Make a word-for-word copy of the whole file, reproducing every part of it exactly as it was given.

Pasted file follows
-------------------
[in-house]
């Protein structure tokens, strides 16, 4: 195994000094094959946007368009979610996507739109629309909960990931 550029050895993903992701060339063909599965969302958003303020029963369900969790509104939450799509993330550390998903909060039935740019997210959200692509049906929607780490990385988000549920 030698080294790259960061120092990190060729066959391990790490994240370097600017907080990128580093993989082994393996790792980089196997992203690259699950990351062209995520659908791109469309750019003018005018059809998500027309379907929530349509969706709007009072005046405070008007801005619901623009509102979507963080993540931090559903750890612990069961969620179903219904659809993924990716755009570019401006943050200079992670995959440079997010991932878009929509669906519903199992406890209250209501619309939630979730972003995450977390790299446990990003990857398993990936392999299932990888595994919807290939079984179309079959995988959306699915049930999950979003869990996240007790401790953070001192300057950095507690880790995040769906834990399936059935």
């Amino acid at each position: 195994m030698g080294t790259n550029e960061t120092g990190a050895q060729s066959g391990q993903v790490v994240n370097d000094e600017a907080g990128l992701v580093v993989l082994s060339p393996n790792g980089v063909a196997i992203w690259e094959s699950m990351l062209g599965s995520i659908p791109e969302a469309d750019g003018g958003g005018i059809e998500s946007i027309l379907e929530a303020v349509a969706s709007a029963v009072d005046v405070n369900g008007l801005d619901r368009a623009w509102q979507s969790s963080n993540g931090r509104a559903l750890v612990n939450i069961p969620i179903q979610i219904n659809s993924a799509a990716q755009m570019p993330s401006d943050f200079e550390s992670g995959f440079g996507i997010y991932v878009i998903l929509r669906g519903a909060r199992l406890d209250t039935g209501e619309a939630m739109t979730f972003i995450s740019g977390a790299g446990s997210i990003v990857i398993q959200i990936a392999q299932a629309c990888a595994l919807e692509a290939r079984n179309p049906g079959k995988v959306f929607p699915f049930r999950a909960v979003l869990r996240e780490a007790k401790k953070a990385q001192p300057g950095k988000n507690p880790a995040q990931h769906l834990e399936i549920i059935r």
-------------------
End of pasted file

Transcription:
[in-house]
């Protein structure tokens, strides 16, 4: 195994000094094959946007368009979610996507739109629309909960990931 550029050895993903992701060339063909599965969302958003303020029963369900969790509104939450799509993330550390998903909060039935740019997210959200692509049906929607780490990385988000549920 030698080294790259960061120092990190060729066959391990790490994240370097600017907080990128580093993989082994393996790792980089196997992203690259699950990351062209995520659908791109469309750019003018005018059809998500027309379907929530349509969706709007009072005046405070008007801005619901623009509102979507963080993540931090559903750890612990069961969620179903219904659809993924990716755009570019401006943050200079992670995959440079997010991932878009929509669906519903199992406890209250209501619309939630979730972003995450977390790299446990990003990857398993990936392999299932990888595994919807290939079984179309079959995988959306699915049930999950979003869990996240007790401790953070001192300057950095507690880790995040769906834990399936059935």
């Amino acid at each position: 195994m030698g080294t790259n550029e960061t120092g990190a050895q060729s066959g391990q993903v790490v994240n370097d000094e600017a907080g990128l992701v580093v993989l082994s060339p393996n790792g980089v063909a196997i992203w690259e094959s699950m990351l062209g599965s995520i659908p791109e969302a469309d750019g003018g958003g005018i059809e998500s946007i027309l379907e929530a303020v349509a969706s709007a029963v009072d005046v405070n369900g008007l801005d619901r368009a623009w509102q979507s969790s963080n993540g931090r509104a559903l750890v612990n939450i069961p969620i179903q979610i219904n659809s993924a799509a990716q755009m570019p993330s401006d943050f200079e550390s992670g995959f440079g996507i997010y991932v878009i998903l929509r669906g519903a909060r199992l406890d209250t039935g209501e619309a939630m739109t979730f972003i995450s740019g977390a790299g446990s997210i990003v990857i398993q959200i990936a392999q299932a629309c990888a595994l919807e692509a290939r079984n179309p049906g079959k995988v959306f929607p699915f049930r999950a909960v979003l869990r996240e780490a007790k401790k953070a990385q001192p300057g950095k988000n507690p880790a995040q990931h769906l834990e399936i549920i059935r």